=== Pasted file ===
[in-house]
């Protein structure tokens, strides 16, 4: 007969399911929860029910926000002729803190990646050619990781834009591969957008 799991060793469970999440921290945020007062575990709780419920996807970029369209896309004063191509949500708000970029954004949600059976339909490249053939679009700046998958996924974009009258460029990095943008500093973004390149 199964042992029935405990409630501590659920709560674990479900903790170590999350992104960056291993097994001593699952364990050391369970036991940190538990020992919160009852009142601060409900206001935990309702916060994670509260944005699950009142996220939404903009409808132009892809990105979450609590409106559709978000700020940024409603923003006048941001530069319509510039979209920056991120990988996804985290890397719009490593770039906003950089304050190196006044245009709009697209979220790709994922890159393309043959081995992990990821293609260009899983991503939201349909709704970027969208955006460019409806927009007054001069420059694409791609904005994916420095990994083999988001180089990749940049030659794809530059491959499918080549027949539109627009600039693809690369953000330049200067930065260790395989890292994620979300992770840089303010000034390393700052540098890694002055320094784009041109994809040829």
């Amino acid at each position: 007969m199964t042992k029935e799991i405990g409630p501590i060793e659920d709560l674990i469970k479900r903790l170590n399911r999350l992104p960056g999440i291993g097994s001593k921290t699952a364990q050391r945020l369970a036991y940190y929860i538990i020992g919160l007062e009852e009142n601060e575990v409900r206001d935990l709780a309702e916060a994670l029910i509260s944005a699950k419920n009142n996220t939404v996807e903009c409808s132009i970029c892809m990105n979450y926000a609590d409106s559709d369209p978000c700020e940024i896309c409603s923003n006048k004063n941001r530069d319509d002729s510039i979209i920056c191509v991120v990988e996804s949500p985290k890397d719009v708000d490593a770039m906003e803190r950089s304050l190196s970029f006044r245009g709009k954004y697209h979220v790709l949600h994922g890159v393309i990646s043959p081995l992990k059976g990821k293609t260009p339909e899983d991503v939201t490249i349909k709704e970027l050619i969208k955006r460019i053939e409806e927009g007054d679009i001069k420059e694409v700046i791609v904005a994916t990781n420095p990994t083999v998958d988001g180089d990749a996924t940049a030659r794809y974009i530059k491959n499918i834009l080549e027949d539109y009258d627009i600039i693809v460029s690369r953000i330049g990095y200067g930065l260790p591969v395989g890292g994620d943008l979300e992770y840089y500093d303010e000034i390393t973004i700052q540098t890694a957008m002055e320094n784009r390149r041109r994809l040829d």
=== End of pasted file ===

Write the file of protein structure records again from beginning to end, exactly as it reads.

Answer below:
[in-house]
């Protein structure tokens, strides 16, 4: 007969399911929860029910926000002729803190990646050619990781834009591969957008 799991060793469970999440921290945020007062575990709780419920996807970029369209896309004063191509949500708000970029954004949600059976339909490249053939679009700046998958996924974009009258460029990095943008500093973004390149 199964042992029935405990409630501590659920709560674990479900903790170590999350992104960056291993097994001593699952364990050391369970036991940190538990020992919160009852009142601060409900206001935990309702916060994670509260944005699950009142996220939404903009409808132009892809990105979450609590409106559709978000700020940024409603923003006048941001530069319509510039979209920056991120990988996804985290890397719009490593770039906003950089304050190196006044245009709009697209979220790709994922890159393309043959081995992990990821293609260009899983991503939201349909709704970027969208955006460019409806927009007054001069420059694409791609904005994916420095990994083999988001180089990749940049030659794809530059491959499918080549027949539109627009600039693809690369953000330049200067930065260790395989890292994620979300992770840089303010000034390393700052540098890694002055320094784009041109994809040829």
């Amino acid at each position: 007969m199964t042992k029935e799991i405990g409630p501590i060793e659920d709560l674990i469970k479900r903790l170590n399911r999350l992104p960056g999440i291993g097994s001593k921290t699952a364990q050391r945020l369970a036991y940190y929860i538990i020992g919160l007062e009852e009142n601060e575990v409900r206001d935990l709780a309702e916060a994670l029910i509260s944005a699950k419920n009142n996220t939404v996807e903009c409808s132009i970029c892809m990105n979450y926000a609590d409106s559709d369209p978000c700020e940024i896309c409603s923003n006048k004063n941001r530069d319509d002729s510039i979209i920056c191509v991120v990988e996804s949500p985290k890397d719009v708000d490593a770039m906003e803190r950089s304050l190196s970029f006044r245009g709009k954004y697209h979220v790709l949600h994922g890159v393309i990646s043959p081995l992990k059976g990821k293609t260009p339909e899983d991503v939201t490249i349909k709704e970027l050619i969208k955006r460019i053939e409806e927009g007054d679009i001069k420059e694409v700046i791609v904005a994916t990781n420095p990994t083999v998958d988001g180089d990749a996924t940049a030659r794809y974009i530059k491959n499918i834009l080549e027949d539109y009258d627009i600039i693809v460029s690369r953000i330049g990095y200067g930065l260790p591969v395989g890292g994620d943008l979300e992770y840089y500093d303010e000034i390393t973004i700052q540098t890694a957008m002055e320094n784009r390149r041109r994809l040829d």